Professional and elite athletes do things differently when it comes to fueling their bodies. To be able to perform at the top level, it takes dedication to every facet of training: sleep, workouts, recovery and nutrition.
Nutrition is something competitive athletes must take very seriously in order to up their energy levels, replenish physically stressed bodies, focus the mind and meet the high demands of daily training and competition These athletes understand neglecting nutrition has many negative outcomes. In fact, they’ve spent a good chunk of their athletic years fine-tuning nutrition that works to optimize performance results.
Fueling for performance should be a part of every athlete’s regime so start prioritizing yours by implementing these fueling tips from the pros.
This means eating a larger morning meal to promote energy when you use it the most; early to midday. This trick creates a more efficient body and prevents cravings later in the day; two factors that assist in keeping elites lean and energized.
Pro Tip: Instead of grabbing a bar and coffee and running out the door, consume a complete meal for breakfast. You might have to carve out an extra few minutes in your morning, but it will be worth it to nourish your body at a time that supports the day ahead.
Make sure each macronutrient (fat, protein and complex carbohydrates) along with fiber is represented. Skip foods that are greasy and full of refined sugars, but load up on healthful fats, proteins, grains and produce.
For example, try avocado on sprouted whole-grain bread with two eggs, a greek-style yogurt and fruit. Another option could be a bowl of oatmeal with berries, flaxseed, almond butter and protein powder or a veggie and tofu scramble with sweet potatoes and an orange.
The best athletes know that going into a workout on empty is never a good move. Active bodies need a supply of nutrients to boost intensity, strength and avoid bonking.
Pro Tip: Save the calorie cutting for later in the day, away from training demands. Before a workout, even a short one, make sure your body is topped off and ready to go. If the workout is short and intense, have a quick-acting simple carbohydrate snack roughly 30 minutes prior, like a sports drink, banana or gel. If your workout is endurance focused, aim for a combo of fat and complex carbs like PBJ on wheat bread, a granola bar or fruit and yogurt.
Pros respect recovery and understand a workout isn’t over until you’ve consumed carbs and protein. For most, this means downing a simple mix of water, protein powder and drink mix. It isn’t gourmet by any means, but it’s simple, fast and provides a blend of exactly what a fatigued body needs to bounce back quickly. Ignoring this step puts an athlete at risk for poor recovery, lessens muscle gains and causes excessive hunger later.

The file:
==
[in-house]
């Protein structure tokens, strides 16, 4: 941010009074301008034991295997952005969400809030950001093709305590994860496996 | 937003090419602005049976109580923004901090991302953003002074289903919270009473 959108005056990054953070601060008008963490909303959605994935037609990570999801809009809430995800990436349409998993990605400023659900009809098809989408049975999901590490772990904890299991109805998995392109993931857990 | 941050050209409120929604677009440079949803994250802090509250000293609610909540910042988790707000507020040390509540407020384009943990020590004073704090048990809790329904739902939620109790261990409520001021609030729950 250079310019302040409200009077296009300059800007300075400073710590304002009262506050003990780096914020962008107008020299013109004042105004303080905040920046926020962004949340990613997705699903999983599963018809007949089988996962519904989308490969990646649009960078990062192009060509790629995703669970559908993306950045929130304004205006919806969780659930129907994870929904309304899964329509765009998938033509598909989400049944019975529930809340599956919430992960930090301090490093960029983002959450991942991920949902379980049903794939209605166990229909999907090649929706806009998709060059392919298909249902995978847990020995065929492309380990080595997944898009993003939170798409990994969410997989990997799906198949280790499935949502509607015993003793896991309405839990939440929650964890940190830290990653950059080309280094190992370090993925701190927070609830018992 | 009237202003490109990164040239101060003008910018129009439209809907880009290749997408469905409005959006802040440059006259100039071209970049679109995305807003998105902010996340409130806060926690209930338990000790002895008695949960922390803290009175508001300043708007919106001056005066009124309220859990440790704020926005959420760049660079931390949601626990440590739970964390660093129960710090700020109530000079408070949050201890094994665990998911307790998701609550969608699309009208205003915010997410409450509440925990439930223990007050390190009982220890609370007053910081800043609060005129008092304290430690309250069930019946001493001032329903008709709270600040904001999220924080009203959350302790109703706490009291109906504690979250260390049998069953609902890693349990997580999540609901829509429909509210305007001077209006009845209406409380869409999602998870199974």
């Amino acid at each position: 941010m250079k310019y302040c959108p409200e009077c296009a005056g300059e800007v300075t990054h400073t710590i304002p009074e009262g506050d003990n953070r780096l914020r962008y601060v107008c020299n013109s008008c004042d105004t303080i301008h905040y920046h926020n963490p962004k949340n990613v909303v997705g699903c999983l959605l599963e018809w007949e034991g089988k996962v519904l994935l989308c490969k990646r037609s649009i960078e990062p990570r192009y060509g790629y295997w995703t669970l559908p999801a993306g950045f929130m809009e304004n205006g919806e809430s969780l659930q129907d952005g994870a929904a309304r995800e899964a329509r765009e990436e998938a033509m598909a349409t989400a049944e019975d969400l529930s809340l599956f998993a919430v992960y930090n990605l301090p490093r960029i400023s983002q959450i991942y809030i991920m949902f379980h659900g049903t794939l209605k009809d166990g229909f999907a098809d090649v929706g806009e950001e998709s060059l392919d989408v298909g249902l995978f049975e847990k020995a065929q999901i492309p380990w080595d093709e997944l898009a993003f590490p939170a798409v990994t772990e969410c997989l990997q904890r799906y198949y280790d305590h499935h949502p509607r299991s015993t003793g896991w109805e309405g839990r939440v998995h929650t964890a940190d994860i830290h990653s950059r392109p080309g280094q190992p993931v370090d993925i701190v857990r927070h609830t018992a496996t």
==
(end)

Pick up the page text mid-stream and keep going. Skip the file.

Pro Tip: Before you head to the shower or analyze your data, eat something. This is especially important for those working out multiple times a day or anytime within 24 hours. Choose a bite or drink that contains protein and carbohydrates and is easy to have ready to go post-workout. Remember something is better than nothing, so don’t stress the ratios or nutrients at first, just aim to make it a habit.
For lunch, most athletes consume a large variety of colorful grains, nuts, seeds, fruits, vegetables and protein. Taking in a diverse plate of colorful ingredients helps maximize vitamins, minerals and phytonutrients to keep a body running at its absolute best as each color group is associated with a different mix of nutrients.
Pro Tip: Aim for a ‘build your own bowl’ café feel by loading up on a variety of colorful ingredients at each lunch. This meal doesn’t have to be massive, just aim to get 2 tablespoons to a handful of each ingredient from different categories. For example, take a bowl and add a scoop of brown rice, a hard-boiled egg, vinaigrette-massaged kale, lentils, avocado, tomatoes, beet kraut, sunflower seeds and almonds. If your lunch looks like a rainbow, you’re doing it right.
This meal might differ the most between pro athletes and other active adults. Professionals tend to keep dinner repetitive and small so evening digestion is easy, which aids the best sleep (which is ideal for recovery). It also allows athletes to wake up feeling ready to fuel with that big breakfast that goes into being active rather than sleeping.
Pro Tip: Stop making dinner your largest, most complex meal. Choose smaller plates/bowls to limit portions and pick a few standard meals to repeat throughout the week to keep stress low and prep easy. Use the template of protein + starch + produce to keep things from getting out of control. To keep things from getting boring, add different seasonings and spices to the same ingredients instead of completely changing the meal.

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